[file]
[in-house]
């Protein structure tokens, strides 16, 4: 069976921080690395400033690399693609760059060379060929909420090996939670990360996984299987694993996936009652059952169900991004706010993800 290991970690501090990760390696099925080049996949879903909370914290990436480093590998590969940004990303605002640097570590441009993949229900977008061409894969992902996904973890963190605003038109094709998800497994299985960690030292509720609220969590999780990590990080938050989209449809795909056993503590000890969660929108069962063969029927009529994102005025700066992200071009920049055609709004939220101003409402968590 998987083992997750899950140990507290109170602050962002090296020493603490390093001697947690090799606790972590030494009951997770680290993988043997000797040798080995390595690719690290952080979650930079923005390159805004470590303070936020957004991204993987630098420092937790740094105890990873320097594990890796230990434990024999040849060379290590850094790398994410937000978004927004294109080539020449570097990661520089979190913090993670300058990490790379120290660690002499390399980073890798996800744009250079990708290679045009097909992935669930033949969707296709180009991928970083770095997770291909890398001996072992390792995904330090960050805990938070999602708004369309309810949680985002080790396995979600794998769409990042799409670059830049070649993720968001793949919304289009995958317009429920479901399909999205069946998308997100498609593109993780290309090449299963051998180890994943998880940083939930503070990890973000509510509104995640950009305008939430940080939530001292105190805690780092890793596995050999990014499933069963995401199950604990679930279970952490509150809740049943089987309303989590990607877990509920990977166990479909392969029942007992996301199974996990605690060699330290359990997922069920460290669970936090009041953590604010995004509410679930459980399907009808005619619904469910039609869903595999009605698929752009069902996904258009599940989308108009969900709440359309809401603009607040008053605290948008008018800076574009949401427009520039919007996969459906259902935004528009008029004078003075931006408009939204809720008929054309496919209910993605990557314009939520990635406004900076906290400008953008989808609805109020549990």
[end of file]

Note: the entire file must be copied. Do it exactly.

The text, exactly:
[in-house]
């Protein structure tokens, strides 16, 4: 069976921080690395400033690399693609760059060379060929909420090996939670990360996984299987694993996936009652059952169900991004706010993800 290991970690501090990760390696099925080049996949879903909370914290990436480093590998590969940004990303605002640097570590441009993949229900977008061409894969992902996904973890963190605003038109094709998800497994299985960690030292509720609220969590999780990590990080938050989209449809795909056993503590000890969660929108069962063969029927009529994102005025700066992200071009920049055609709004939220101003409402968590 998987083992997750899950140990507290109170602050962002090296020493603490390093001697947690090799606790972590030494009951997770680290993988043997000797040798080995390595690719690290952080979650930079923005390159805004470590303070936020957004991204993987630098420092937790740094105890990873320097594990890796230990434990024999040849060379290590850094790398994410937000978004927004294109080539020449570097990661520089979190913090993670300058990490790379120290660690002499390399980073890798996800744009250079990708290679045009097909992935669930033949969707296709180009991928970083770095997770291909890398001996072992390792995904330090960050805990938070999602708004369309309810949680985002080790396995979600794998769409990042799409670059830049070649993720968001793949919304289009995958317009429920479901399909999205069946998308997100498609593109993780290309090449299963051998180890994943998880940083939930503070990890973000509510509104995640950009305008939430940080939530001292105190805690780092890793596995050999990014499933069963995401199950604990679930279970952490509150809740049943089987309303989590990607877990509920990977166990479909392969029942007992996301199974996990605690060699330290359990997922069920460290669970936090009041953590604010995004509410679930459980399907009808005619619904469910039609869903595999009605698929752009069902996904258009599940989308108009969900709440359309809401603009607040008053605290948008008018800076574009949401427009520039919007996969459906259902935004528009008029004078003075931006408009939204809720008929054309496919209910993605990557314009939520990635406004900076906290400008953008989808609805109020549990």